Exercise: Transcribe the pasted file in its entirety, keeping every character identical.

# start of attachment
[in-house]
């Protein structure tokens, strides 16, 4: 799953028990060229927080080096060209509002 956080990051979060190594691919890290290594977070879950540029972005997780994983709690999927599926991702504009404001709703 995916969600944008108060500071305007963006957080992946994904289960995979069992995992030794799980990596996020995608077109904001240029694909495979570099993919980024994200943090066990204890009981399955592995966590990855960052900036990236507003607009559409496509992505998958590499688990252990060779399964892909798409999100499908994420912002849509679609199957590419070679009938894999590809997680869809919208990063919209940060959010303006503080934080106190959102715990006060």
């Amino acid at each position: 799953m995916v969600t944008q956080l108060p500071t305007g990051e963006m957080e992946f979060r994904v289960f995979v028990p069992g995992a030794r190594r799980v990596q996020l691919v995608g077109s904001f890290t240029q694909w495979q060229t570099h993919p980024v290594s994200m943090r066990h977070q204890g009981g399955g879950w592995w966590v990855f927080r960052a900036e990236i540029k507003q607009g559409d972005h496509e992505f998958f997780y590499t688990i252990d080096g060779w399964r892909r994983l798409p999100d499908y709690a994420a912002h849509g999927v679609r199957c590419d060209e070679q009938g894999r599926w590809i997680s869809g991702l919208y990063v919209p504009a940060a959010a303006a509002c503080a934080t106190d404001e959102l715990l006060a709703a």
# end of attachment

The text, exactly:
[in-house]
């Protein structure tokens, strides 16, 4: 799953028990060229927080080096060209509002 956080990051979060190594691919890290290594977070879950540029972005997780994983709690999927599926991702504009404001709703 995916969600944008108060500071305007963006957080992946994904289960995979069992995992030794799980990596996020995608077109904001240029694909495979570099993919980024994200943090066990204890009981399955592995966590990855960052900036990236507003607009559409496509992505998958590499688990252990060779399964892909798409999100499908994420912002849509679609199957590419070679009938894999590809997680869809919208990063919209940060959010303006503080934080106190959102715990006060």
């Amino acid at each position: 799953m995916v969600t944008q956080l108060p500071t305007g990051e963006m957080e992946f979060r994904v289960f995979v028990p069992g995992a030794r190594r799980v990596q996020l691919v995608g077109s904001f890290t240029q694909w495979q060229t570099h993919p980024v290594s994200m943090r066990h977070q204890g009981g399955g879950w592995w966590v990855f927080r960052a900036e990236i540029k507003q607009g559409d972005h496509e992505f998958f997780y590499t688990i252990d080096g060779w399964r892909r994983l798409p999100d499908y709690a994420a912002h849509g999927v679609r199957c590419d060209e070679q009938g894999r599926w590809i997680s869809g991702l919208y990063v919209p504009a940060a959010a303006a509002c503080a934080t106190d404001e959102l715990l006060a709703a």